Film enthusiasm is a process of managing expectations. As a film critic, my practice involves establishing expectations for others. Low expectations are generally more valuable than high expectations because they facilitate enjoyment as opposed to disappointment. Low expectations may be the reason I wrote Brad Peyton‘s San Andreas and Alex Proyas’ Gods of Egypt such favourable reviews. Low expectations may also be why I found myself enjoying Pacific Rim Uprising.
Ten years or so have past since the events of the first Pacific Rim film, of which I remembered very little. It doesn’t matter if you’re in that boat, and plot wasn’t the strong suit of Pacific Rim so it may be a lot of you, because new protagonist Jake Pentecost (John Boyega) brings us up to speed in the opening moments. I had to Google Boyega’s character name for this review even though I literally finished watching the film about twenty minutes ago. That’s the sort of character consequence the film has. No need to worry, the film has other merits!
Jake is the son of Idris Elba’s Stacker Pentecost from the first film. Since the defeat of the enormous Kaiju monsters, and the death of his father, Jake has eked out a living through thievery in the outskirts of the world’s repairing society. But a new threat is just around the corner, because nobody wants to watch a two-hour movie about decommissioned robots, and Jake is coaxed into the life of Jaeger (the big robots) piloting that he thought he had turned his back on. It’s not Shakespeare, but were any of you expecting me to suggest that Pacific Rim Uprising is worthy of comparison to Hamlet?
To say that expectations are solely responsible for my enjoyment of Pacific Rim Uprising, San Andreas and Gods of Egypt would be to undermine the value of those three films, as well as my own reviews. There’s a lot of genuine enjoyment to be had with Pacific Rim Uprising. Crucially, it delivers on what someone might expect from a movie about giant monsters fighting giant robots in capital cities, and the first one didn’t. It’s astonishing how many films with the mandate of entertainment fail to entertain.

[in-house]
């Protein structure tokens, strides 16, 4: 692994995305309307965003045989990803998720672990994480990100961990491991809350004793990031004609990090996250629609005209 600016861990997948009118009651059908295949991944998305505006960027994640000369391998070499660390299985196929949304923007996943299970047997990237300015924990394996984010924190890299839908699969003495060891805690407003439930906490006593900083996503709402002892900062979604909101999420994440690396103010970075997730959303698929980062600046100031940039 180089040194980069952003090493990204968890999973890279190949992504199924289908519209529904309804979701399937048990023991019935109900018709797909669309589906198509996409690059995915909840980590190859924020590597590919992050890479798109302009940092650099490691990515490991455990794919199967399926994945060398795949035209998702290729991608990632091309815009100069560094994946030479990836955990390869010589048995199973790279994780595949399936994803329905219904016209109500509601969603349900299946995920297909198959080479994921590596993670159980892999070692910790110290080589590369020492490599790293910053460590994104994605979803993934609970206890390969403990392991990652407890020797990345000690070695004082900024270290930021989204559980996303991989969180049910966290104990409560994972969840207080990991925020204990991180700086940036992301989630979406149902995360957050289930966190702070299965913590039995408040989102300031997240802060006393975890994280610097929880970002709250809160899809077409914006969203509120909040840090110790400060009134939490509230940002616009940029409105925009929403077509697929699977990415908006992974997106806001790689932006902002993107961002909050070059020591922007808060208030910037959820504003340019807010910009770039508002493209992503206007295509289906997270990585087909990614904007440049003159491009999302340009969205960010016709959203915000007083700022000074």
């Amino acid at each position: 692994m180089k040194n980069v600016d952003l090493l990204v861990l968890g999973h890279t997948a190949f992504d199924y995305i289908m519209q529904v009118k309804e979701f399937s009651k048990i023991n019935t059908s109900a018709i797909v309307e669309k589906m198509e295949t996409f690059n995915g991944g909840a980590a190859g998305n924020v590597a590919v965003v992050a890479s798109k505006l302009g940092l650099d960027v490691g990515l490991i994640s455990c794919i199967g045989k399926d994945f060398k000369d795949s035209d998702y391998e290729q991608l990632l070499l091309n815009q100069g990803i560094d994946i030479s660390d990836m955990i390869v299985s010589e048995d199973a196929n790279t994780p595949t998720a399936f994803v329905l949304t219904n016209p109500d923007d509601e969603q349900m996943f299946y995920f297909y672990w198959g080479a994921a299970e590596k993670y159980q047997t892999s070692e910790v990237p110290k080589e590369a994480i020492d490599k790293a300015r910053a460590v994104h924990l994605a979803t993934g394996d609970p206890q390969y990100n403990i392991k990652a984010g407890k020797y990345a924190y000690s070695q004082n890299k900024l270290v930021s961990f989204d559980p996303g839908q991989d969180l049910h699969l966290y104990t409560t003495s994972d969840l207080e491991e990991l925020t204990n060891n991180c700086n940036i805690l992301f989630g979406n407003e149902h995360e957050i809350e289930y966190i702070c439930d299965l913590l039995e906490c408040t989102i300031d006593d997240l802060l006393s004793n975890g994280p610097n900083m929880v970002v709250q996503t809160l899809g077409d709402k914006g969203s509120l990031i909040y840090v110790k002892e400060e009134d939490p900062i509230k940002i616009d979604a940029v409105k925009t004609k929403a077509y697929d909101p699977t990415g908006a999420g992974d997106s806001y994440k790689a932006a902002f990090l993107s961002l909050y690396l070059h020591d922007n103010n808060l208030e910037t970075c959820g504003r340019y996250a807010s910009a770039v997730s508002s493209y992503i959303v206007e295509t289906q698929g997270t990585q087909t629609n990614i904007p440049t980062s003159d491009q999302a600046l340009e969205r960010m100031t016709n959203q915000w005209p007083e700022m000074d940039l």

Del Toro has becoming increasingly fond of homage and emulation over the past decade and his work has suffered for it. His best two films are Pan’s Labyrinth and Hellboy 2 although there are Del Toro aficionados out there who continue to champion his declining work. Apparently the Academy are among those aficionados.
Perhaps the original Pacific Rim, which I found almost unwatchable, had such a reverence for other material, the monster films from which it found its inspiration, that it prevented itself from ever becoming something worthwhile in its own right. Pacific Rim Uprising, on the other hand, isn’t weighted down by Del Toro’s inclination to refer. It’s not burdened by homage.
Lacking Del Toro’s creative drive, which is admirable but poorly managed and, sometimes lacking, Pacific Rim Uprising is happily free to do what every movie about giant robots fighting giant monster should do, and that is incite a sense of fun. Boyega has more charisma and charm under his toenail than Charlie Hunnan conveyed with his everything in the original and manages to do the work for the remaining Hunnam-esque cast. Clint Eastwood’s screen presence may be the biggest threat to Scott Eastwood’s screen presence.
A core issue with the Pacific Rim franchise is that the threat posed by the Kaiju is inherently flawed. Neither film has offered characters to care about. The fights occur at monster level and each city is razed within seconds. Consequently, the end of the world is our central concern. But the world is never going to end because audiences are savvy enough about Hollywood endings. We’re left with nothing to care about.
A set-up for a possible second sequel just before the credits roll is admirable optimism, but far more deserved than this unexpectedly enjoyable sequel ever was. Del Toro’s career of late is a powerful indication of just how far ostentatious design can get a filmmaker. Tim Burton knows all about that. Pacific Rim Uprising lacks the undeniable strengths that Del Toro brought to the original but it also lacks his weaknesses, and is a far more enjoyable film for it.